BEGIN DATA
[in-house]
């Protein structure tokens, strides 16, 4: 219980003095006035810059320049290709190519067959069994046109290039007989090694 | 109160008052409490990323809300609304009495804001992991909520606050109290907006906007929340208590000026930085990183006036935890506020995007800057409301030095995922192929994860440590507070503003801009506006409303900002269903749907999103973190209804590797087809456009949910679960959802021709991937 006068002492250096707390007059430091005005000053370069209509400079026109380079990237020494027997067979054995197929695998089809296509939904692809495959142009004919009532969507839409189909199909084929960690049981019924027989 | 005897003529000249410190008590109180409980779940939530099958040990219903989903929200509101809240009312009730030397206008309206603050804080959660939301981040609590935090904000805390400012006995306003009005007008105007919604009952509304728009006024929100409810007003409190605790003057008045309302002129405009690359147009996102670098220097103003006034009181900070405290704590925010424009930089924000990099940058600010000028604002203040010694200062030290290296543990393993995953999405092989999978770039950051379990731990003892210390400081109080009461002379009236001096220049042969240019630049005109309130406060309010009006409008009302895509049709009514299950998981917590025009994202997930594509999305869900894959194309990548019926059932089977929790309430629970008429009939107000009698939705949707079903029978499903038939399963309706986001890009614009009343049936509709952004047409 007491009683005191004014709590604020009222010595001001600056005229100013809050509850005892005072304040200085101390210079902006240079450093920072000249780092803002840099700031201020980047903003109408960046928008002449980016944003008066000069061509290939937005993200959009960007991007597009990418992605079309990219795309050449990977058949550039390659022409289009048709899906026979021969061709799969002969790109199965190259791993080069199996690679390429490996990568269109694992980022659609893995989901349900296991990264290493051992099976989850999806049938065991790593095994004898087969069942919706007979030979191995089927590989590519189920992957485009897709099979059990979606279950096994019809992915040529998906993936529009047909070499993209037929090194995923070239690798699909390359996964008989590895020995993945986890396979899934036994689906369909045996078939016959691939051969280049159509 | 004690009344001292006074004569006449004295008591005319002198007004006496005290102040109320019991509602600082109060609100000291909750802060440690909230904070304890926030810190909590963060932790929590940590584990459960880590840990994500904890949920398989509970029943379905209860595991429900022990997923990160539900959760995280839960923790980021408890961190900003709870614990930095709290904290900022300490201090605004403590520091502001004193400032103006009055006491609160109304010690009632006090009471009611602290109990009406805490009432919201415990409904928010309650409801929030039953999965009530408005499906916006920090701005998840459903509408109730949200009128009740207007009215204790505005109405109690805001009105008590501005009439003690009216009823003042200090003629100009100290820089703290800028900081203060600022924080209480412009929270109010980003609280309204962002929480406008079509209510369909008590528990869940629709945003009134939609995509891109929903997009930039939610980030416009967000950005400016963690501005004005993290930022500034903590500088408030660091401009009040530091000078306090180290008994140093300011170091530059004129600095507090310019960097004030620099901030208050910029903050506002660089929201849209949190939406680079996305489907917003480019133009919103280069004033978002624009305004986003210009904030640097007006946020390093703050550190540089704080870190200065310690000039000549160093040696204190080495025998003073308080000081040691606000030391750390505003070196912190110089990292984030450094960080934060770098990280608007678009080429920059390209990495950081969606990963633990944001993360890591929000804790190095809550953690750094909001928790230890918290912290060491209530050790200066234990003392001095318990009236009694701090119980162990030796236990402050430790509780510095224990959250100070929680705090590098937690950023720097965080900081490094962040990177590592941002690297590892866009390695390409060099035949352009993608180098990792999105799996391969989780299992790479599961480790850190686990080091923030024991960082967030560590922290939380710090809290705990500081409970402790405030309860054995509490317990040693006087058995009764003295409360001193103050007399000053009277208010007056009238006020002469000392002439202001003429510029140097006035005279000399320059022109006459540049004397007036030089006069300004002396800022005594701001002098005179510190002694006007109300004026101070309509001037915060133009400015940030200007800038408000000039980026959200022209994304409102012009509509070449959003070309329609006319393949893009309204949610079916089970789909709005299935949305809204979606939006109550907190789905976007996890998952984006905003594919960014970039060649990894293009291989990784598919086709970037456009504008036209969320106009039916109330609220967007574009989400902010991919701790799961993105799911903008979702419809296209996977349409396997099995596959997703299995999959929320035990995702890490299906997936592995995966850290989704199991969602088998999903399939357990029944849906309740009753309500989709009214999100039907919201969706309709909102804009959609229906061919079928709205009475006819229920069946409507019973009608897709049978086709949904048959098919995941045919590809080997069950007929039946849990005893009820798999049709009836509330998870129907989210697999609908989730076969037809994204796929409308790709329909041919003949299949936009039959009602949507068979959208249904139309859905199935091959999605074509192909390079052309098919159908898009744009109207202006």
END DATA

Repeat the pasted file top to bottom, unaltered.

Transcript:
[in-house]
């Protein structure tokens, strides 16, 4: 219980003095006035810059320049290709190519067959069994046109290039007989090694 | 109160008052409490990323809300609304009495804001992991909520606050109290907006906007929340208590000026930085990183006036935890506020995007800057409301030095995922192929994860440590507070503003801009506006409303900002269903749907999103973190209804590797087809456009949910679960959802021709991937 006068002492250096707390007059430091005005000053370069209509400079026109380079990237020494027997067979054995197929695998089809296509939904692809495959142009004919009532969507839409189909199909084929960690049981019924027989 | 005897003529000249410190008590109180409980779940939530099958040990219903989903929200509101809240009312009730030397206008309206603050804080959660939301981040609590935090904000805390400012006995306003009005007008105007919604009952509304728009006024929100409810007003409190605790003057008045309302002129405009690359147009996102670098220097103003006034009181900070405290704590925010424009930089924000990099940058600010000028604002203040010694200062030290290296543990393993995953999405092989999978770039950051379990731990003892210390400081109080009461002379009236001096220049042969240019630049005109309130406060309010009006409008009302895509049709009514299950998981917590025009994202997930594509999305869900894959194309990548019926059932089977929790309430629970008429009939107000009698939705949707079903029978499903038939399963309706986001890009614009009343049936509709952004047409 007491009683005191004014709590604020009222010595001001600056005229100013809050509850005892005072304040200085101390210079902006240079450093920072000249780092803002840099700031201020980047903003109408960046928008002449980016944003008066000069061509290939937005993200959009960007991007597009990418992605079309990219795309050449990977058949550039390659022409289009048709899906026979021969061709799969002969790109199965190259791993080069199996690679390429490996990568269109694992980022659609893995989901349900296991990264290493051992099976989850999806049938065991790593095994004898087969069942919706007979030979191995089927590989590519189920992957485009897709099979059990979606279950096994019809992915040529998906993936529009047909070499993209037929090194995923070239690798699909390359996964008989590895020995993945986890396979899934036994689906369909045996078939016959691939051969280049159509 | 004690009344001292006074004569006449004295008591005319002198007004006496005290102040109320019991509602600082109060609100000291909750802060440690909230904070304890926030810190909590963060932790929590940590584990459960880590840990994500904890949920398989509970029943379905209860595991429900022990997923990160539900959760995280839960923790980021408890961190900003709870614990930095709290904290900022300490201090605004403590520091502001004193400032103006009055006491609160109304010690009632006090009471009611602290109990009406805490009432919201415990409904928010309650409801929030039953999965009530408005499906916006920090701005998840459903509408109730949200009128009740207007009215204790505005109405109690805001009105008590501005009439003690009216009823003042200090003629100009100290820089703290800028900081203060600022924080209480412009929270109010980003609280309204962002929480406008079509209510369909008590528990869940629709945003009134939609995509891109929903997009930039939610980030416009967000950005400016963690501005004005993290930022500034903590500088408030660091401009009040530091000078306090180290008994140093300011170091530059004129600095507090310019960097004030620099901030208050910029903050506002660089929201849209949190939406680079996305489907917003480019133009919103280069004033978002624009305004986003210009904030640097007006946020390093703050550190540089704080870190200065310690000039000549160093040696204190080495025998003073308080000081040691606000030391750390505003070196912190110089990292984030450094960080934060770098990280608007678009080429920059390209990495950081969606990963633990944001993360890591929000804790190095809550953690750094909001928790230890918290912290060491209530050790200066234990003392001095318990009236009694701090119980162990030796236990402050430790509780510095224990959250100070929680705090590098937690950023720097965080900081490094962040990177590592941002690297590892866009390695390409060099035949352009993608180098990792999105799996391969989780299992790479599961480790850190686990080091923030024991960082967030560590922290939380710090809290705990500081409970402790405030309860054995509490317990040693006087058995009764003295409360001193103050007399000053009277208010007056009238006020002469000392002439202001003429510029140097006035005279000399320059022109006459540049004397007036030089006069300004002396800022005594701001002098005179510190002694006007109300004026101070309509001037915060133009400015940030200007800038408000000039980026959200022209994304409102012009509509070449959003070309329609006319393949893009309204949610079916089970789909709005299935949305809204979606939006109550907190789905976007996890998952984006905003594919960014970039060649990894293009291989990784598919086709970037456009504008036209969320106009039916109330609220967007574009989400902010991919701790799961993105799911903008979702419809296209996977349409396997099995596959997703299995999959929320035990995702890490299906997936592995995966850290989704199991969602088998999903399939357990029944849906309740009753309500989709009214999100039907919201969706309709909102804009959609229906061919079928709205009475006819229920069946409507019973009608897709049978086709949904048959098919995941045919590809080997069950007929039946849990005893009820798999049709009836509330998870129907989210697999609908989730076969037809994204796929409308790709329909041919003949299949936009039959009602949507068979959208249904139309859905199935091959999605074509192909390079052309098919159908898009744009109207202006």